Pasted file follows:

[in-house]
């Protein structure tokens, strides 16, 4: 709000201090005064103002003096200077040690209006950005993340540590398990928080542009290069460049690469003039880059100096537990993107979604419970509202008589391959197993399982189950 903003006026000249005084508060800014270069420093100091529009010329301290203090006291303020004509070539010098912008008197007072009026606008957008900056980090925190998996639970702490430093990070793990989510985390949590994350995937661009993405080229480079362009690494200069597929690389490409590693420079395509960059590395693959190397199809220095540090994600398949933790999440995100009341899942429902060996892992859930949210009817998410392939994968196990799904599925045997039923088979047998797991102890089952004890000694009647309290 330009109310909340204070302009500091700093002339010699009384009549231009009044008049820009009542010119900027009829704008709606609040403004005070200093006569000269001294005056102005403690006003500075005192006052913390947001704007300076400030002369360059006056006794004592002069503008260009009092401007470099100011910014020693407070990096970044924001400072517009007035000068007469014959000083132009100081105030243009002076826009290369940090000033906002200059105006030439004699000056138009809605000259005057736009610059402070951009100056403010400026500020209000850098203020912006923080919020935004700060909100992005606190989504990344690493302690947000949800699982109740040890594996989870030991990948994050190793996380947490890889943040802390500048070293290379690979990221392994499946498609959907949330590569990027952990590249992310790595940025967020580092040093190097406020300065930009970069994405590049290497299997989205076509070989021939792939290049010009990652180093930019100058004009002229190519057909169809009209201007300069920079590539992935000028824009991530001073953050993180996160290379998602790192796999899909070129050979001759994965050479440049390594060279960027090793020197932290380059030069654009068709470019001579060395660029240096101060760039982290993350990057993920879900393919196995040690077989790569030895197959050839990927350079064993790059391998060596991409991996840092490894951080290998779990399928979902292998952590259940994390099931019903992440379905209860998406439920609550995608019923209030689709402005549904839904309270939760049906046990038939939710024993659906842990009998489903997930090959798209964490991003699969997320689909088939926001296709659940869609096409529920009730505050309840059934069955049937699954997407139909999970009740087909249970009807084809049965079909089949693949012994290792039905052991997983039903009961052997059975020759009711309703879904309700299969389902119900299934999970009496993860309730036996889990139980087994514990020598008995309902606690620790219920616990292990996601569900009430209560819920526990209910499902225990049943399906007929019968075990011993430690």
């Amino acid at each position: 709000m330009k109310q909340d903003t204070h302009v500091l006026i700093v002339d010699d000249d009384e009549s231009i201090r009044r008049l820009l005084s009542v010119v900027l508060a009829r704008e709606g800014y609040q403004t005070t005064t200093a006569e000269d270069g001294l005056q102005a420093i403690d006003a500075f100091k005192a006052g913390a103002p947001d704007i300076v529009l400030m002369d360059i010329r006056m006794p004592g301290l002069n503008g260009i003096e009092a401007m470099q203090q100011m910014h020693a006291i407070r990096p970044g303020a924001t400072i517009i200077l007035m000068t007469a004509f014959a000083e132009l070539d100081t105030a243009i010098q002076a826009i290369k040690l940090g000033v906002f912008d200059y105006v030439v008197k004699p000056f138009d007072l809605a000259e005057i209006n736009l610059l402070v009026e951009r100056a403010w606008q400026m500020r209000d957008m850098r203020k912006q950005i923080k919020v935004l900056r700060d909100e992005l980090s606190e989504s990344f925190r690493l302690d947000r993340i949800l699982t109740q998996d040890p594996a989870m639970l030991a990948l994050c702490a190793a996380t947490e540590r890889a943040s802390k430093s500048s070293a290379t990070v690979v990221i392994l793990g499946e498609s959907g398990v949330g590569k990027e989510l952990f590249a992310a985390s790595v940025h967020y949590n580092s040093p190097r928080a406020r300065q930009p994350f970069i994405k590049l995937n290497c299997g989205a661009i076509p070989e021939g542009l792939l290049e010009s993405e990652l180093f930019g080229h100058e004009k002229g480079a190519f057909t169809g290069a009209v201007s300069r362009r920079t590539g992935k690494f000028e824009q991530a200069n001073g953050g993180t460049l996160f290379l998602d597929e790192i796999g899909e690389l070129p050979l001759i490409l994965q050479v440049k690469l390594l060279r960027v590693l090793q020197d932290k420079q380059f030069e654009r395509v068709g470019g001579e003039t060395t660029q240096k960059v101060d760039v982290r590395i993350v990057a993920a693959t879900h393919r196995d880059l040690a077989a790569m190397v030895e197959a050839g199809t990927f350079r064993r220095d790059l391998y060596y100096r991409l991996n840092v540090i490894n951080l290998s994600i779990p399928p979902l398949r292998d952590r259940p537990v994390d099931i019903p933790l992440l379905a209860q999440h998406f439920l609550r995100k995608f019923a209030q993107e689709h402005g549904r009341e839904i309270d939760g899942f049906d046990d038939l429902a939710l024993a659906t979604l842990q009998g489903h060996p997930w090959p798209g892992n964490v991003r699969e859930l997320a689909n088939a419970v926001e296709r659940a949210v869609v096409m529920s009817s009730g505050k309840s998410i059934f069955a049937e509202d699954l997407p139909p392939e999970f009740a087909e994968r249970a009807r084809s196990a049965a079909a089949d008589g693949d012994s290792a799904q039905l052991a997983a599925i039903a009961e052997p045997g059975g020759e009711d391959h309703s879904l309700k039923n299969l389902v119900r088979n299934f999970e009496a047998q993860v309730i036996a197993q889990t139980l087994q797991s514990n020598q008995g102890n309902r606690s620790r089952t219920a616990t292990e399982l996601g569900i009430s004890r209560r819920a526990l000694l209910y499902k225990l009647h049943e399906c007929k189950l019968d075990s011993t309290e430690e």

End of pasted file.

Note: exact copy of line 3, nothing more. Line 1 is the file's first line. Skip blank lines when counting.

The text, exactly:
């Amino acid at each position: 709000m330009k109310q909340d903003t204070h302009v500091l006026i700093v002339d010699d000249d009384e009549s231009i201090r009044r008049l820009l005084s009542v010119v900027l508060a009829r704008e709606g800014y609040q403004t005070t005064t200093a006569e000269d270069g001294l005056q102005a420093i403690d006003a500075f100091k005192a006052g913390a103002p947001d704007i300076v529009l400030m002369d360059i010329r006056m006794p004592g301290l002069n503008g260009i003096e009092a401007m470099q203090q100011m910014h020693a006291i407070r990096p970044g303020a924001t400072i517009i200077l007035m000068t007469a004509f014959a000083e132009l070539d100081t105030a243009i010098q002076a826009i290369k040690l940090g000033v906002f912008d200059y105006v030439v008197k004699p000056f138009d007072l809605a000259e005057i209006n736009l610059l402070v009026e951009r100056a403010w606008q400026m500020r209000d957008m850098r203020k912006q950005i923080k919020v935004l900056r700060d909100e992005l980090s606190e989504s990344f925190r690493l302690d947000r993340i949800l699982t109740q998996d040890p594996a989870m639970l030991a990948l994050c702490a190793a996380t947490e540590r890889a943040s802390k430093s500048s070293a290379t990070v690979v990221i392994l793990g499946e498609s959907g398990v949330g590569k990027e989510l952990f590249a992310a985390s790595v940025h967020y949590n580092s040093p190097r928080a406020r300065q930009p994350f970069i994405k590049l995937n290497c299997g989205a661009i076509p070989e021939g542009l792939l290049e010009s993405e990652l180093f930019g080229h100058e004009k002229g480079a190519f057909t169809g290069a009209v201007s300069r362009r920079t590539g992935k690494f000028e824009q991530a200069n001073g953050g993180t460049l996160f290379l998602d597929e790192i796999g899909e690389l070129p050979l001759i490409l994965q050479v440049k690469l390594l060279r960027v590693l090793q020197d932290k420079q380059f030069e654009r395509v068709g470019g001579e003039t060395t660029q240096k960059v101060d760039v982290r590395i993350v990057a993920a693959t879900h393919r196995d880059l040690a077989a790569m190397v030895e197959a050839g199809t990927f350079r064993r220095d790059l391998y060596y100096r991409l991996n840092v540090i490894n951080l290998s994600i779990p399928p979902l398949r292998d952590r259940p537990v994390d099931i019903p933790l992440l379905a209860q999440h998406f439920l609550r995100k995608f019923a209030q993107e689709h402005g549904r009341e839904i309270d939760g899942f049906d046990d038939l429902a939710l024993a659906t979604l842990q009998g489903h060996p997930w090959p798209g892992n964490v991003r699969e859930l997320a689909n088939a419970v926001e296709r659940a949210v869609v096409m529920s009817s009730g505050k309840s998410i059934f069955a049937e509202d699954l997407p139909p392939e999970f009740a087909e994968r249970a009807r084809s196990a049965a079909a089949d008589g693949d012994s290792a799904q039905l052991a997983a599925i039903a009961e052997p045997g059975g020759e009711d391959h309703s879904l309700k039923n299969l389902v119900r088979n299934f999970e009496a047998q993860v309730i036996a197993q889990t139980l087994q797991s514990n020598q008995g102890n309902r606690s620790r089952t219920a616990t292990e399982l996601g569900i009430s004890r209560r819920a526990l000694l209910y499902k225990l009647h049943e399906c007929k189950l019968d075990s011993t309290e430690e």